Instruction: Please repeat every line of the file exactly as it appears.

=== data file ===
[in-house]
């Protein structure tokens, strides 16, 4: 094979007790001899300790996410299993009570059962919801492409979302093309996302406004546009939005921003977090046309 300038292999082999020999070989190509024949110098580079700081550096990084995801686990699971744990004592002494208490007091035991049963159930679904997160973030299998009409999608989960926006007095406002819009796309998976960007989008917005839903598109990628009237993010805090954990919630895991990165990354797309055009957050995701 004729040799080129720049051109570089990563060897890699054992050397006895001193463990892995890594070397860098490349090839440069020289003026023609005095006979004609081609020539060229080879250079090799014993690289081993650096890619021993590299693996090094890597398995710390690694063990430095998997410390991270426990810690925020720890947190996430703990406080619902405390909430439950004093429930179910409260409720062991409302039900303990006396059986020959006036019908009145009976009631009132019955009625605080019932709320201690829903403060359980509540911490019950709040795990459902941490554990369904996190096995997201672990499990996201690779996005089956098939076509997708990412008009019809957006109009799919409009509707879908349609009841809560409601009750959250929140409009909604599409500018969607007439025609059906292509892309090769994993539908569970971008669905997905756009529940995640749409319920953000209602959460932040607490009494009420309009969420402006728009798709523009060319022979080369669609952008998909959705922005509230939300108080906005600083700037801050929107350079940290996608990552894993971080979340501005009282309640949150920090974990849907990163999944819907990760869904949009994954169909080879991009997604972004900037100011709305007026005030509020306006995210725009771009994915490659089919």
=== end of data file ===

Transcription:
[in-house]
């Protein structure tokens, strides 16, 4: 094979007790001899300790996410299993009570059962919801492409979302093309996302406004546009939005921003977090046309 300038292999082999020999070989190509024949110098580079700081550096990084995801686990699971744990004592002494208490007091035991049963159930679904997160973030299998009409999608989960926006007095406002819009796309998976960007989008917005839903598109990628009237993010805090954990919630895991990165990354797309055009957050995701 004729040799080129720049051109570089990563060897890699054992050397006895001193463990892995890594070397860098490349090839440069020289003026023609005095006979004609081609020539060229080879250079090799014993690289081993650096890619021993590299693996090094890597398995710390690694063990430095998997410390991270426990810690925020720890947190996430703990406080619902405390909430439950004093429930179910409260409720062991409302039900303990006396059986020959006036019908009145009976009631009132019955009625605080019932709320201690829903403060359980509540911490019950709040795990459902941490554990369904996190096995997201672990499990996201690779996005089956098939076509997708990412008009019809957006109009799919409009509707879908349609009841809560409601009750959250929140409009909604599409500018969607007439025609059906292509892309090769994993539908569970971008669905997905756009529940995640749409319920953000209602959460932040607490009494009420309009969420402006728009798709523009060319022979080369669609952008998909959705922005509230939300108080906005600083700037801050929107350079940290996608990552894993971080979340501005009282309640949150920090974990849907990163999944819907990760869904949009994954169909080879991009997604972004900037100011709305007026005030509020306006995210725009771009994915490659089919």